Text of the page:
Does Tile Cleaning Tools really work?

Cleaning Tools | Restore Floor

Tile Cleaning Tools – Do They Really Work?

If you’ve avoided scrubbing the dirt and grime out of your tile, you are probably looking for the quickest and cheapest way to make it sparkle. Like many homeowners, you’ll turn to YouTube videos for DIY cleaning tools and techniques.

 

Don’t be fooled, though: Just because it looks like it works, doesn’t mean it’s good for your tile!

 

Avoid all scrubbers made for tile cleaning

Homeowners and business owners wondering how to keep tile white usually resort to toothbrush-like scrubbing tools, working for hours on the floor or backsplash. Those who are really committed purchase any number of large-scale specialized scrubbers and scaling tools, or even motorized scrubbers.

 

They set to work, hoping these tools will somehow give them an advantage in cleaning tile.

cleaning-grout-with-a-toothbrush

The problem with all these tools is that they merely move dirt around within the pores of tile, without fully extracting. the If tile is not cleaned down to the pore-level, it will always remain dingy and dirty looking.

 

So, while you’re spending money, time and elbow grease to try to clean your tile, you’re merely touching the surface. Your local tile cleaning solutions experts use steam technology to safely clean the pores of your tiles, avoiding the damage of harsh tools that might cause a full tile regrouting job.

 

Don’t modify power tools

One fad sweeping popular DIY websites like Pinterest and YouTube is the homemade power brush. Essentially, this seemingly nifty tool is a homemade knock-off version of super expensive brush sets you can buy at home improvement stores. DIY-ers mount a scrub brush on a power drill, with the thought that the spinning of the drill will allow for quicker and more efficient tile cleaning.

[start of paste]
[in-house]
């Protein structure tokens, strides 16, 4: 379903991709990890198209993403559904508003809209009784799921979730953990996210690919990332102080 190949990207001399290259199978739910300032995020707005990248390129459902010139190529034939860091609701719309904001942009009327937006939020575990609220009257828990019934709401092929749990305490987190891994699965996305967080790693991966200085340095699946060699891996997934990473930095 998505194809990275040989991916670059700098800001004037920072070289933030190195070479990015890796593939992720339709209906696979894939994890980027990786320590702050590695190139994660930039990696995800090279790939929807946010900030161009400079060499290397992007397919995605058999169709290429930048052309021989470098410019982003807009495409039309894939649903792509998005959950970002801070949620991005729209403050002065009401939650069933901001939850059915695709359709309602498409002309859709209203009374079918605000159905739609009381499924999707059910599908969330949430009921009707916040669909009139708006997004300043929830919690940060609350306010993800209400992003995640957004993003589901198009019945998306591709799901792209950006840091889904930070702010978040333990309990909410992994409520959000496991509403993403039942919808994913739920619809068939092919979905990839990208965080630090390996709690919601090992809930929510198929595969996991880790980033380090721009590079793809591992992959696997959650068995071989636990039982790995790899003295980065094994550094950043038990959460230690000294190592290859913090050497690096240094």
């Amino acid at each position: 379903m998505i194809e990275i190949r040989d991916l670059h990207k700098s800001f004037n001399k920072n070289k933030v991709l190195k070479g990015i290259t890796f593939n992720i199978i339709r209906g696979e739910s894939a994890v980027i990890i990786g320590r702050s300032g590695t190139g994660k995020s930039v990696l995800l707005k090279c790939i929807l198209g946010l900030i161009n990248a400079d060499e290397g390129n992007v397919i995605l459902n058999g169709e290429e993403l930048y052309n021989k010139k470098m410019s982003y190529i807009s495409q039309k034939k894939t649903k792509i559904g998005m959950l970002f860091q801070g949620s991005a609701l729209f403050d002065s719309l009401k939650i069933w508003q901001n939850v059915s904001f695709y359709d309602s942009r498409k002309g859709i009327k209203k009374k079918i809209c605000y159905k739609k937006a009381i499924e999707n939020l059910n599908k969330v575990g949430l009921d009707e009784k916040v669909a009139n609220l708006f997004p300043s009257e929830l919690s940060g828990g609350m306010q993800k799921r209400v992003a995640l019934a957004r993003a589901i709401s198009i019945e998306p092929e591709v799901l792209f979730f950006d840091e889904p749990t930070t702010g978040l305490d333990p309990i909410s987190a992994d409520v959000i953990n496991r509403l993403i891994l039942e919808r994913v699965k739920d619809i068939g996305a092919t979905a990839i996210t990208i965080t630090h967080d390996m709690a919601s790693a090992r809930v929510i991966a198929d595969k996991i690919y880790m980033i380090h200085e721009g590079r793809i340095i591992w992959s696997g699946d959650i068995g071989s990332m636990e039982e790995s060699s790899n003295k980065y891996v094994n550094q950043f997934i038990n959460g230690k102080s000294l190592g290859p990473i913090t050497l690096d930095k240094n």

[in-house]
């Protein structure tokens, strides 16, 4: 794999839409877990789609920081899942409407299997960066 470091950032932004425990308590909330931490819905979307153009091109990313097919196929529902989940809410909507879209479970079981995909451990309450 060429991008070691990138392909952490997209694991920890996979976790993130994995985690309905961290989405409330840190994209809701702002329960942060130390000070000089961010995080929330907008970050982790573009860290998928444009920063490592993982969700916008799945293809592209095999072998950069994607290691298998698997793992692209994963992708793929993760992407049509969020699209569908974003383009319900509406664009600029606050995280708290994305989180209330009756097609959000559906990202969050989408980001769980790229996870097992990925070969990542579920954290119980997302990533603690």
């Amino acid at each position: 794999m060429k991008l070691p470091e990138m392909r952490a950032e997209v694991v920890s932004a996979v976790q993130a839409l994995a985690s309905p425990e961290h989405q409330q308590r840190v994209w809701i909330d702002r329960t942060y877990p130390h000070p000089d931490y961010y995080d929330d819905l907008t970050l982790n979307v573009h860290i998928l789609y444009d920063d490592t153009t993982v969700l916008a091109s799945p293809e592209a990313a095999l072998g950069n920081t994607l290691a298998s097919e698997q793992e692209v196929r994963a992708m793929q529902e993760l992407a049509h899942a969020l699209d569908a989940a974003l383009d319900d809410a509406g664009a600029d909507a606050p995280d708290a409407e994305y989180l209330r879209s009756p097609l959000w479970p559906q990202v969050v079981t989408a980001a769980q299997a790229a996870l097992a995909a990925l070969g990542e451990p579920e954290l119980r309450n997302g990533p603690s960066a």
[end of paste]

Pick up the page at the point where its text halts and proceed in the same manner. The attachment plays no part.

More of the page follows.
This “tool” is inherently bad for tile cleaning, with the hard bristles and speed endangering the integrity of the tile. Additionally, using a high-speed drill can be hard to control, potentially scratching grout and tile. Cleaning tiles this way also puts you at risk of injury. It’s not safe to modify a power tool to use in a way other than how it was intended.

 

Ingredients for a science experiment

Another potentially hazardous fad of DIY cleaners is to use baking soda and vinegar for tile cleaning. While more natural and gentler than bleach, vinegar is not safe for tile. With an average pH of 2.4, vinegar is an incredibly acidic liquid.

 

Using any kind of acidic liquid on a tile will shorten its lifespan and corrode its structural integrity. The fizzing created by the famous baking soda-vinegar combination just foams, hisses and creates a big mess.

 

Source: Courtesy of  www.thegroutmedic.com